There is a certain difficulty to be had in the objective examination of one of the worst films ever made, and I contend that Point of Terror is just that: as extraordinarily awful as The Electric Chair, Manos: The Hands of Fate or Monster A Go-Go, and even trashier than the sleaziest Italian thrillers that I've seen. In fact, Point of Terror is downright nauseating: between the inane music, disgusting story and greasy pectorals of lead Peter Carpenter, I honestly, literally cannot watch this film while eating.
The acting is uniformly terrible, but at least it's entertaining. Carpenter gnaws the scenery vigorously as an unintentionally moronic, criminally opportunistic lounge singer, while a pre-Ilsa Dyanne Thorne delivers a delightfully haughty and psychotic performance as the wretched wife of a crippled record label impresario, who Carpenter beds to obtain a record contract. Plenty of sex and murder ensues, all of it executed with amusing ineptitude.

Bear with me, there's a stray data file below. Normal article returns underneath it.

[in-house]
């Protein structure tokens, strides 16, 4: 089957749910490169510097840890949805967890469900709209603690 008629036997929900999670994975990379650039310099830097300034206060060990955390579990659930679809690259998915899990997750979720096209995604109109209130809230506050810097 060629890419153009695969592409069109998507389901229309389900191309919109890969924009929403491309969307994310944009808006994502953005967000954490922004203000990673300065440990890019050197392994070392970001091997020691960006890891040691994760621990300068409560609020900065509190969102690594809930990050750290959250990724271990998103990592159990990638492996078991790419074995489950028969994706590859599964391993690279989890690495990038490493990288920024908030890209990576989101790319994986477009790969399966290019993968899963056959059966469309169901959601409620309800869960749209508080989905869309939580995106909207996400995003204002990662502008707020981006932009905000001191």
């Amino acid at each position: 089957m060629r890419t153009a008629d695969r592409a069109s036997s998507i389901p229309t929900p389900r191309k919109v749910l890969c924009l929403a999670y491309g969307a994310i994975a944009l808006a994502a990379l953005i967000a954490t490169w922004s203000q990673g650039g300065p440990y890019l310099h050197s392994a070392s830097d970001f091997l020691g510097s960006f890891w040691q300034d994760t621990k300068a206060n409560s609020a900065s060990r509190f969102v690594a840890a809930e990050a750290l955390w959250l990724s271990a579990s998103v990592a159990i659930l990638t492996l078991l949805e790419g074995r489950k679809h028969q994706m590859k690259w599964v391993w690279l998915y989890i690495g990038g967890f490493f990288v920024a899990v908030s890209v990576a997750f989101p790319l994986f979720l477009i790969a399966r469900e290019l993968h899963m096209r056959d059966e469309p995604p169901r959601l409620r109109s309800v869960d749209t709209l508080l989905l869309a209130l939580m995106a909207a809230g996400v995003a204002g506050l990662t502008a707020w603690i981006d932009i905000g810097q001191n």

However, the real reason to see this garbage is its godforsaken musical numbers, "performed" by a gyrating, lip-syncing Carpenter decked out in costumes that look as though they were worn by Elvis and Tom Jones for a night each before being discarded because they were too tacky. Words can't express the sheer hilarity of the nightclub performance and recording studio scenes: some of the most asinine pop music ever recorded paired with impeccably cheap sets and embarrassing posturing, all of which is shot so poorly that it's hard to understand exactly what the director is trying to emphasize.
Point of Terror also fails as a decent sexploitation movie. Nudity is strictly minimal here, so the attractive ladies of the cast aren't even given an opportunity to exploit their voluptuous assets - none of which are in any way related to acting.
If you're looking for the worst of the worst, Point of Terror will fit the bill - this movie is so stupid, so absurd and so tawdry that it almost defies description. What doesn't make you laugh will leave you stunned that something so horrible could ever be committed to film.
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About the reviewer
Robert Buchanan (rbuchanan)
I'm a bibliophile, ailurophile, inveterate aggregator, dedicated middlebrow and anastrophizing syntax addict. My personality type is that of superlative INTJ.
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